Happy Pi Day!

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It’s the day for PI!  This has to be one of my favorite days, it doesn’t matter where I am in my curriculum, Pi Day always is a day of fun.  There have been many different activities I have shared with my students this day, but this activity has been my go-to lesson lately.

Even though students know (well, most know) that Pi is an Irrational Number, students still do not have a clear concept of a decimal that never ends or repeats.  My activity for the day consists of 3 major components, Division, Coloring and… M&Ms!  Since I have 8th graders for math all day, the first activity is a whole grade one.  On the SmartBoard I simply state the question- What is Pi?  Students will put a variety of answers and as a class we talk about each one and evaluate whether or not it is a valid answer.  Sometimes we have to take a few student responses and combine them into a new one, but in the end the only answers on the board are ones that students decide best answer the question.  Most classes will state that Pi is Irrational, but then the concept of what that really means gets a little fuzzy.

So to start investigating what it means to be an irrational number, my students each get their own party pack of M&Ms!  They open the pack and create their circle from the M&Ms inside.  They then represent how many M&Ms are in their bag with graph strips (I use graph units that are scaled the same size as an actual M&M).  They then are asked to estimate the diameter of their M&M circle.  At this point most students create a strip that represents a whole number, say 5 unit boxes (this year there were a few students who surprised me by estimating 1/2, 1/4 and 1/8 of a unit box).  At this point I ask students what Pi is.  The overwhelming answer is 3.14, as this is what students are asked to use on standardized tests.  I then ask if that is Irrational.  This usually catches students off guard, they do not link the definition of an Irrational number to the number they know as Pi yet know Pi is irrational.  So I ask them what Pi actually is.  I can count on students to quickly flip to the glossary and find the formal definition, and we have a short discussion on what it means.  Students then ask if they can find Pi for their circle, and of course I encourage it.  Since we as educated teachers know that you can’t represent Pi as a ratio of two natural numbers, students once again question if their work is correct when they find an answer that is not 3.14 first, and one that ends or repeats after 5-6 decimal places.  This again leads to a good class discussion on Rational and Irrational number definitions.  Students then show their work on a paper plate display that they get to design themselves.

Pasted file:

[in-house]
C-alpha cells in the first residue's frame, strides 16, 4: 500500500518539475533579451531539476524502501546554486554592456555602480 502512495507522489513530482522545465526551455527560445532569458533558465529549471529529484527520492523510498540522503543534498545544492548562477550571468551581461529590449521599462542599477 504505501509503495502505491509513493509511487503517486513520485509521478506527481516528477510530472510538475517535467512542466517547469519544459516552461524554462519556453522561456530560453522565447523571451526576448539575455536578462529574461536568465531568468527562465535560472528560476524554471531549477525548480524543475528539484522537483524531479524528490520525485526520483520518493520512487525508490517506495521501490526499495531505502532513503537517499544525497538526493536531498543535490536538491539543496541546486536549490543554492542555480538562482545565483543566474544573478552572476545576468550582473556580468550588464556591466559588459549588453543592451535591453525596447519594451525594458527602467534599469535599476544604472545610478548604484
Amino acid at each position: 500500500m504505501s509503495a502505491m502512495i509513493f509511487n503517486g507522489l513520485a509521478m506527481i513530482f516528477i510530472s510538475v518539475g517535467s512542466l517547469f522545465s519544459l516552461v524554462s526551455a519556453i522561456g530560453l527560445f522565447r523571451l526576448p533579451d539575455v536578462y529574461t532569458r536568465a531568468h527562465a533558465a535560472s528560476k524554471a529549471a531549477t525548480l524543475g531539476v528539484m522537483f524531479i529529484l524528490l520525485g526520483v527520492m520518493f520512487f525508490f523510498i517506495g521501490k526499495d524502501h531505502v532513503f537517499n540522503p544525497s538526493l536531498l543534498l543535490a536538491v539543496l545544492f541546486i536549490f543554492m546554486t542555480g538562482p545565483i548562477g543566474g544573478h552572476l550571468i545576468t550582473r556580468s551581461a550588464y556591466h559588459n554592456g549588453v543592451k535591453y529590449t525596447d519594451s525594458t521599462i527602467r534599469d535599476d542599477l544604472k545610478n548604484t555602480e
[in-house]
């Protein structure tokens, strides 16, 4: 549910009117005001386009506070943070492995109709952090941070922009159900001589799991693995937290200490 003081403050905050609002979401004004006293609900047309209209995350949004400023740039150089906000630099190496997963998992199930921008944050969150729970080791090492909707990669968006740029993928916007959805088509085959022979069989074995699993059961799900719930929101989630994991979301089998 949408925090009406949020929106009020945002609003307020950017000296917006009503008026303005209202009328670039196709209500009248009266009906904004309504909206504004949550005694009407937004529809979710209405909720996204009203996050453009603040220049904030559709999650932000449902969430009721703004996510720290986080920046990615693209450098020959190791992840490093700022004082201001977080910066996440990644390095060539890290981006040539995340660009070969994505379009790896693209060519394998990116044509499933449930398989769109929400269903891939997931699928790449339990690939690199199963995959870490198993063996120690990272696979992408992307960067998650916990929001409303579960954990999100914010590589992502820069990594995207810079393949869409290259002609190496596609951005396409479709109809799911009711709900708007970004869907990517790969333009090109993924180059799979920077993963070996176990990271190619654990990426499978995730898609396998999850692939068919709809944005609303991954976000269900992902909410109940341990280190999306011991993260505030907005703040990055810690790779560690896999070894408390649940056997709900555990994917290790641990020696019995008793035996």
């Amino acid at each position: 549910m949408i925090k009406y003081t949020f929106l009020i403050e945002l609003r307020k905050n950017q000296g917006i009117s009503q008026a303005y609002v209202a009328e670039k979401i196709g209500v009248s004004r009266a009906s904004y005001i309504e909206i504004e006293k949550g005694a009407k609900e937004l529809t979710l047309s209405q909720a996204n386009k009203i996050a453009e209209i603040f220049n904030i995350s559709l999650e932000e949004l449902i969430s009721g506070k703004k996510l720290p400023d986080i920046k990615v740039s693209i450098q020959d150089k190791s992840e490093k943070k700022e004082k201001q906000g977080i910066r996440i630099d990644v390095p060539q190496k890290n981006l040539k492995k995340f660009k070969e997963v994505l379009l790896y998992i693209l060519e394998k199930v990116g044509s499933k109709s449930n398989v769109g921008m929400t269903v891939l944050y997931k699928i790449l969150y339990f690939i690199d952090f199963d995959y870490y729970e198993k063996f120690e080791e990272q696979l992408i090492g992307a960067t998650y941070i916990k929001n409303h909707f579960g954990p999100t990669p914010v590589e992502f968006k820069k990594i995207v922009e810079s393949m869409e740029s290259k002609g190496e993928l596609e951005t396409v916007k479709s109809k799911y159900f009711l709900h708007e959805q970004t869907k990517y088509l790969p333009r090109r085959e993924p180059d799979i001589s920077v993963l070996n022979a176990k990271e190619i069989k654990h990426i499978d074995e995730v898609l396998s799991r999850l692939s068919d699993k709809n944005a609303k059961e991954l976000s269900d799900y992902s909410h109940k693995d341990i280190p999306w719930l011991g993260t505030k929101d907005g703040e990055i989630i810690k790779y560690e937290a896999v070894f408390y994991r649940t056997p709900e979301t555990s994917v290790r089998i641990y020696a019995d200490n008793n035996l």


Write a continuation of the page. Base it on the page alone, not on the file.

Geometer’s Sketchpad to the rescue!  Using this, we construct a few circles and measure their Diameter and Circumference.  Students now have a different set of numbers to use to investigate Pi.  They start dividing decimals, and conversations about calculator are brought into play.  Students decide to use calculators to help them in their long division and we start getting into longer decimal representations of Pi.  I allow each hour to construct a circle and we each take turns calculating a digit of our estimated Pi.  Students write their digit down on a circle and decorate it, and we see which class can get the longest decimal.  Students who normally dislike long division will be creating a multitude of circles and calculations to beat other classes.  I normally close the lesson at this point, and we reflect on the work we have done, why we did it and what it means.

The next day I ask for a volunteer to find Pi.  I get some students who will show me a picture of an actual Pi or find the symbol somewhere in the classroom, but then one will ask if they can look it up.  We display their search on the SmartBoard and as a side activity for the day, I have my classes cycle through writing down the digits of Pi and placing them in the hallway.  Students see Pi accumulate throughout the day and they start asking me where they can continue posting the numbers.  We start to weave throughout the building and have quite a long string by the end of the day.  I get my other core teachers to allow my students to “take a tour of PI” and as they walk and realize how long it is, and there are yet more digits to find, they start to create a understanding of what an irrational number actually is.

Pi Plates

A common theme of most of my projects is utility, and this one is no exception.  I also come back to this project to talk about probability since students already have data from the M&M packets.  It also refreshes the Pi experience and is a good refresher of the experiences and activities of Pi day.

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